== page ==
South Dakota Agriculture Secretary Kim Vanneman didn’t set out as a trailblazer in agriculture. But she’s collected some impressive “firsts” and “onlys” in her career.
She was elected to the South Dakota Legislature in 2007. A few years later, in 2011, she became the first woman to chair the house ag committee, where she developed a reputation among her peers for her advocacy and support for agriculture.
In 2007 while serving as a director for Farm Credit Services of America, it was still something of a rarity for women to take on a leadership role. “When I first started attending national meetings, I could count the number of women on one hand. As the years went by, ag has evolved and more women are active in ag leadership roles than ever before.” she says.
Her pinnacle role (so far) arrived in December 2018, when then-Gov. elect Kristi Noem appointed her as South Dakota’s Agriculture Secretary, touting her deep knowledge of state ag issues as well as being a “fierce advocate” for agriculture. Vanneman happens to be the first woman to hold this role.
But in true fashion, Vanneman takes a service-minded approach to it all. Yes, she’s making history, but this isn’t about her. It’s all about agriculture.
“These opportunities evolved out of my priorities and passion for agriculture,” Vanneman explains. “I’m a firm believer that timing is everything."
A high-stakes, high-visibility role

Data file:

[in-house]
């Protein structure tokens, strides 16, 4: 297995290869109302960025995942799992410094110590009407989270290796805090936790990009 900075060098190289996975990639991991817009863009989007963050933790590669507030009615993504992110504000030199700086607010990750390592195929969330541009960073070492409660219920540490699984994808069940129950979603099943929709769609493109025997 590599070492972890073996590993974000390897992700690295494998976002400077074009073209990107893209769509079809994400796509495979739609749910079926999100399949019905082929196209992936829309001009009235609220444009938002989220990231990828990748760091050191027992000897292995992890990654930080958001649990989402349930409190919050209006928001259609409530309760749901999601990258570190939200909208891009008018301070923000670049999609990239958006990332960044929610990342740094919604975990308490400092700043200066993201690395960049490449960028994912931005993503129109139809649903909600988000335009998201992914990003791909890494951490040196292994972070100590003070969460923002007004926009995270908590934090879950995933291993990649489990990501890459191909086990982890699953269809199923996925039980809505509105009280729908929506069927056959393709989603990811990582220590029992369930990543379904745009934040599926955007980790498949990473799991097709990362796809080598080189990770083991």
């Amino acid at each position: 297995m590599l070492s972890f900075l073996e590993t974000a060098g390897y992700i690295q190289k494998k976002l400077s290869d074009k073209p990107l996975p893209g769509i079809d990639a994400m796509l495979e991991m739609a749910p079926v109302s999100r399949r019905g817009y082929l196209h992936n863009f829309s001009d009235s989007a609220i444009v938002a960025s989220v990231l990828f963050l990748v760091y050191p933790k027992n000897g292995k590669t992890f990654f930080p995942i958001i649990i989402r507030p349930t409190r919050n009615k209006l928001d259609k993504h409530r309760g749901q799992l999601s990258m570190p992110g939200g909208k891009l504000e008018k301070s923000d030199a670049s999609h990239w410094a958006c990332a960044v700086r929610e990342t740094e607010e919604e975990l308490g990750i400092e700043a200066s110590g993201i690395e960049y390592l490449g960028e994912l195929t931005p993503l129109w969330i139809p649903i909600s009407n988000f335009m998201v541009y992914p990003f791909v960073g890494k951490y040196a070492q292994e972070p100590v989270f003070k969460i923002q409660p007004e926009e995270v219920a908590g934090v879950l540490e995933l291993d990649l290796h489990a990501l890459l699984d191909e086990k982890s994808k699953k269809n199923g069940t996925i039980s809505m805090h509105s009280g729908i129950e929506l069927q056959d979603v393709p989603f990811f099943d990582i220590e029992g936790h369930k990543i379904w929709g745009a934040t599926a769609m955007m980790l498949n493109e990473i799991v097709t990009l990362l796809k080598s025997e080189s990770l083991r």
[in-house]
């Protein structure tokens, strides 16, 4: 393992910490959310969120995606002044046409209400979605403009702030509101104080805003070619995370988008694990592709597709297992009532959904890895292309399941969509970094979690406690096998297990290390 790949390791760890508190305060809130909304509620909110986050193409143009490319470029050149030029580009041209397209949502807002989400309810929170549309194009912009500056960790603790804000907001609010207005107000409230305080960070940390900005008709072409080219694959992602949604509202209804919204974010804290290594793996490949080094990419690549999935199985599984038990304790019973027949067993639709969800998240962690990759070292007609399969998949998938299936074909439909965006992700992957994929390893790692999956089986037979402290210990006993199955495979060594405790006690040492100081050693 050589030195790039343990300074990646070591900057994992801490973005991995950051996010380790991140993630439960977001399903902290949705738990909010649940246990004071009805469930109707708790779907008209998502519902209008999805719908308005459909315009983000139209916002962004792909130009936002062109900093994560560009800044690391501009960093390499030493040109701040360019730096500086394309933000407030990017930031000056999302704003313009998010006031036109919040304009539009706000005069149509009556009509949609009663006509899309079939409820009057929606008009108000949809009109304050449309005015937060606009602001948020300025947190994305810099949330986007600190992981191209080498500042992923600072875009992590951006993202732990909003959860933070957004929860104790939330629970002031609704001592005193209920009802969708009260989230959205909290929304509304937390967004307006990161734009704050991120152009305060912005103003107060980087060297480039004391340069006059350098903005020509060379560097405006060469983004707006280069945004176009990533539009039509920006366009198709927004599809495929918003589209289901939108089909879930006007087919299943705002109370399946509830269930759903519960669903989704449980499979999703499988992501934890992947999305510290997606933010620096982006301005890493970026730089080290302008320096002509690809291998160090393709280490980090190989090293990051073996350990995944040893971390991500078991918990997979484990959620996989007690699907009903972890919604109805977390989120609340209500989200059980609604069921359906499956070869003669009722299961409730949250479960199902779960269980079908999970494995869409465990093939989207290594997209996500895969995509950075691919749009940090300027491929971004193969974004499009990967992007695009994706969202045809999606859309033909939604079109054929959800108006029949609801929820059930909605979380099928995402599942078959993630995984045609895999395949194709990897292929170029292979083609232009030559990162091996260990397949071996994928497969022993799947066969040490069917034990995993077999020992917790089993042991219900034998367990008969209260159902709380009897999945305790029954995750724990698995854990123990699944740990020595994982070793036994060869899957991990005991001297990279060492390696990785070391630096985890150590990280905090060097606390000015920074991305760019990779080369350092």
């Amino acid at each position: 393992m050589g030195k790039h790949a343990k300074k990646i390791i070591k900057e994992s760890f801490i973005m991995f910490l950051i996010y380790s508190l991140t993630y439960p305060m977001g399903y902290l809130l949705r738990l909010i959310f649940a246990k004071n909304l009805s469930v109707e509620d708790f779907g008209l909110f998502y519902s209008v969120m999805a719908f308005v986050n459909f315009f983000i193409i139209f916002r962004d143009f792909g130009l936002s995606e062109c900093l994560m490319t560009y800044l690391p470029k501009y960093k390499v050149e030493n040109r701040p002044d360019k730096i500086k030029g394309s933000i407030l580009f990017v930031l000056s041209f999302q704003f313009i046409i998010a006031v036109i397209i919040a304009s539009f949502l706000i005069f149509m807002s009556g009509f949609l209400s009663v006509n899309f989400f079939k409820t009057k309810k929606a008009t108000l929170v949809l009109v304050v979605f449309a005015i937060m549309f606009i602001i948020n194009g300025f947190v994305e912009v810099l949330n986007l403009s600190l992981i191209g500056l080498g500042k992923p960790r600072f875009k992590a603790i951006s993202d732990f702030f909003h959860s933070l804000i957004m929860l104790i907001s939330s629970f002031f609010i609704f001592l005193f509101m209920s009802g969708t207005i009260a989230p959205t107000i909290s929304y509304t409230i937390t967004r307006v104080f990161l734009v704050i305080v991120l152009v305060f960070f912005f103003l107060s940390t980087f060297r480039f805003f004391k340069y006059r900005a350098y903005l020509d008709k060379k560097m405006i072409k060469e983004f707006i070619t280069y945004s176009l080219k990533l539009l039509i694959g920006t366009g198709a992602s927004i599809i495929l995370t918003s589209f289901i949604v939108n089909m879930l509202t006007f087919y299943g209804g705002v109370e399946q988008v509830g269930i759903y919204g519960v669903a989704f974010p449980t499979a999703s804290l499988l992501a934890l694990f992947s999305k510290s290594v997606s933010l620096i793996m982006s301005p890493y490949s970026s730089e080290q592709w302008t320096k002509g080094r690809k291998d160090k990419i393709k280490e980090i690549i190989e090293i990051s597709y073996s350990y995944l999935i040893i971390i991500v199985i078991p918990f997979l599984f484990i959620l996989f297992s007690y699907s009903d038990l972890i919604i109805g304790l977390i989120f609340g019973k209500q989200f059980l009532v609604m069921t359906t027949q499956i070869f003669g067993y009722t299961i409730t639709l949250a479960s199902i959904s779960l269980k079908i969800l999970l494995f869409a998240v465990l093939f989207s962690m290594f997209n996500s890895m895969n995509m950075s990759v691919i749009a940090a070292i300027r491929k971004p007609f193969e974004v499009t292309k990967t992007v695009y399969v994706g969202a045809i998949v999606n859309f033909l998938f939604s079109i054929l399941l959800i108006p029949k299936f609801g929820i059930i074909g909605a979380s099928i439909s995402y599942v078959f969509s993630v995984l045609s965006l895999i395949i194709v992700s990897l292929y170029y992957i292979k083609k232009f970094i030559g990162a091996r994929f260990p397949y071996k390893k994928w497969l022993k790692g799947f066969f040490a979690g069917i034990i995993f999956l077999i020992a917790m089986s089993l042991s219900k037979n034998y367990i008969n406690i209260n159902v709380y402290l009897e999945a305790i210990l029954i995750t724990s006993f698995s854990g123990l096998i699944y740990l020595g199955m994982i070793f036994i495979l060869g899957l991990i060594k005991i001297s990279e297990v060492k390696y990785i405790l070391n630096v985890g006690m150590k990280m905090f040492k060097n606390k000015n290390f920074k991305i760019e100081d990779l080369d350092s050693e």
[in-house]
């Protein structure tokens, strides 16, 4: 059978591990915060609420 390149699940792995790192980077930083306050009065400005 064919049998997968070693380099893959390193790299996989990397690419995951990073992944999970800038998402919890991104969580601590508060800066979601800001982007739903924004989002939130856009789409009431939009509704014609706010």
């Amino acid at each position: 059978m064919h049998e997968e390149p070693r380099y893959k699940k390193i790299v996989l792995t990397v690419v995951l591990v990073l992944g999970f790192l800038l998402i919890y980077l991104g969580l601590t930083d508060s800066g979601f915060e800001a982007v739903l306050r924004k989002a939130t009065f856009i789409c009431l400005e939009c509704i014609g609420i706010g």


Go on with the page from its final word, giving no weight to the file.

Compared to similar appointments in other states, Secretary of Ag represents a high-stakes, high-visibility role in South Dakota. Valued at $32.5 billion a year, agriculture is the state’s top industry.
“That’s huge,” Vanneman says. “What happens in South Dakota revolves around agriculture. Where ag goes, the state goes.”
Also, her role comes at a time when the stakes are high for many South Dakota producers. After enduring weather disasters and several consecutive years of low commodity prices, she shared her hope for a better 2020 for agriculture during the South Dakota Soybean Association Ag Outlook Meeting.
"Sure, there's going to be some stresses and I just hope that we can help people through it the best that we can,” she said, according to AgWeek. “Hopefully the lending, financial side of it can have some capacity to be able to help those producers along.”
In the face of these challenges, the focus of Vanneman and her “outstanding” staff when they come to work each day, she says, is promoting and preserving ag, to “make sure it’s there for the next generation.”
A life forged in agriculture
Vanneman grew up driving tractors and riding horses on a ranch near Chamberlain in central South Dakota, where her parents raised cattle and cultivated their feed. While she saw plenty of women being active on ranches and farms, it was the men who were the visible leaders of the operation.
“Women were behind the scenes, but not as much in the public eye,” she said.
At home on the family ranch, her older sister preferred helping mom in the house, while Vanneman was frequently found outside with dad. “I was a chore girl,” she said, and it was that work that cultivated her lifelong passion for agriculture.
She credits her time on the ranch as forging important parts of her character. She tells a story about being thrown from a horse, a gelding she had ridden from corral to pasture. Though she was OK, “bruised and broken-hearted,” she resisted when her father told her to get back on and ride back to the corral.